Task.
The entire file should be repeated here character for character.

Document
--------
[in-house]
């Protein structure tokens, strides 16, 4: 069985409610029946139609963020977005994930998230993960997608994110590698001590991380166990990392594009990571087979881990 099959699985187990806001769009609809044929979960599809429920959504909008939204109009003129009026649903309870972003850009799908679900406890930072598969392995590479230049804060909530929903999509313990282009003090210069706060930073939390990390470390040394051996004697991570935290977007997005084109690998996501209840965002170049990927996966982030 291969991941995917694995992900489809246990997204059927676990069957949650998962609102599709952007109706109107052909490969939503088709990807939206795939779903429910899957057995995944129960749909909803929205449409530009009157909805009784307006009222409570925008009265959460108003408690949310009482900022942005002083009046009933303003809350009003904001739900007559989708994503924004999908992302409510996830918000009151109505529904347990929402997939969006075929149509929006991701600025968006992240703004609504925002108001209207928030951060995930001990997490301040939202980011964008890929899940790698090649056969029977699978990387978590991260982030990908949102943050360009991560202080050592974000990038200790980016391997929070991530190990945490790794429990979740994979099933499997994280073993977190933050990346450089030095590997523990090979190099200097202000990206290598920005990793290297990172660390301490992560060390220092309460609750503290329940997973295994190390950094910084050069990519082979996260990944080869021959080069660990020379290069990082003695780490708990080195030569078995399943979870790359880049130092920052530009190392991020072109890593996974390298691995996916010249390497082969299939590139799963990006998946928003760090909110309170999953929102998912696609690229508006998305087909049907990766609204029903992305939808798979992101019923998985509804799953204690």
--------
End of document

[in-house]
């Protein structure tokens, strides 16, 4: 069985409610029946139609963020977005994930998230993960997608994110590698001590991380166990990392594009990571087979881990 099959699985187990806001769009609809044929979960599809429920959504909008939204109009003129009026649903309870972003850009799908679900406890930072598969392995590479230049804060909530929903999509313990282009003090210069706060930073939390990390470390040394051996004697991570935290977007997005084109690998996501209840965002170049990927996966982030 291969991941995917694995992900489809246990997204059927676990069957949650998962609102599709952007109706109107052909490969939503088709990807939206795939779903429910899957057995995944129960749909909803929205449409530009009157909805009784307006009222409570925008009265959460108003408690949310009482900022942005002083009046009933303003809350009003904001739900007559989708994503924004999908992302409510996830918000009151109505529904347990929402997939969006075929149509929006991701600025968006992240703004609504925002108001209207928030951060995930001990997490301040939202980011964008890929899940790698090649056969029977699978990387978590991260982030990908949102943050360009991560202080050592974000990038200790980016391997929070991530190990945490790794429990979740994979099933499997994280073993977190933050990346450089030095590997523990090979190099200097202000990206290598920005990793290297990172660390301490992560060390220092309460609750503290329940997973295994190390950094910084050069990519082979996260990944080869021959080069660990020379290069990082003695780490708990080195030569078995399943979870790359880049130092920052530009190392991020072109890593996974390298691995996916010249390497082969299939590139799963990006998946928003760090909110309170999953929102998912696609690229508006998305087909049907990766609204029903992305939808798979992101019923998985509804799953204690």